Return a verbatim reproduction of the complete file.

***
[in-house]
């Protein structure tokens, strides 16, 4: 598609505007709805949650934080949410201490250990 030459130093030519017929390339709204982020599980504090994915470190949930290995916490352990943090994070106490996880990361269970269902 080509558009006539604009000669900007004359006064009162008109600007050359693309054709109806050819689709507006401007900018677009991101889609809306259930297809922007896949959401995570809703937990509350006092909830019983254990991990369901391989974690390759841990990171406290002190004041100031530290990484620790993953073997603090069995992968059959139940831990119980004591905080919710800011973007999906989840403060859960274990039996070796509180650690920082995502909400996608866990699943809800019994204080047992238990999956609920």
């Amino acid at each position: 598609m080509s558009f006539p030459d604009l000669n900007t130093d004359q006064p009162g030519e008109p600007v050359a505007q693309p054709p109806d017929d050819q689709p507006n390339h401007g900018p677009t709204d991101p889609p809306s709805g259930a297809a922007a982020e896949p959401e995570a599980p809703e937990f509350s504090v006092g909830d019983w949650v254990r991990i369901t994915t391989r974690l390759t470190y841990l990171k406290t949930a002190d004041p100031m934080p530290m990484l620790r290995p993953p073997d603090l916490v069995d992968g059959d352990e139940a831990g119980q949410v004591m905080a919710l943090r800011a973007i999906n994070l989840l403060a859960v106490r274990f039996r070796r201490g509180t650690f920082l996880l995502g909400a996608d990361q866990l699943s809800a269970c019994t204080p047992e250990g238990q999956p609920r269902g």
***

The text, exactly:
[in-house]
């Protein structure tokens, strides 16, 4: 598609505007709805949650934080949410201490250990 030459130093030519017929390339709204982020599980504090994915470190949930290995916490352990943090994070106490996880990361269970269902 080509558009006539604009000669900007004359006064009162008109600007050359693309054709109806050819689709507006401007900018677009991101889609809306259930297809922007896949959401995570809703937990509350006092909830019983254990991990369901391989974690390759841990990171406290002190004041100031530290990484620790993953073997603090069995992968059959139940831990119980004591905080919710800011973007999906989840403060859960274990039996070796509180650690920082995502909400996608866990699943809800019994204080047992238990999956609920």
């Amino acid at each position: 598609m080509s558009f006539p030459d604009l000669n900007t130093d004359q006064p009162g030519e008109p600007v050359a505007q693309p054709p109806d017929d050819q689709p507006n390339h401007g900018p677009t709204d991101p889609p809306s709805g259930a297809a922007a982020e896949p959401e995570a599980p809703e937990f509350s504090v006092g909830d019983w949650v254990r991990i369901t994915t391989r974690l390759t470190y841990l990171k406290t949930a002190d004041p100031m934080p530290m990484l620790r290995p993953p073997d603090l916490v069995d992968g059959d352990e139940a831990g119980q949410v004591m905080a919710l943090r800011a973007i999906n994070l989840l403060a859960v106490r274990f039996r070796r201490g509180t650690f920082l996880l995502g909400a996608d990361q866990l699943s809800a269970c019994t204080p047992e250990g238990q999956p609920r269902g």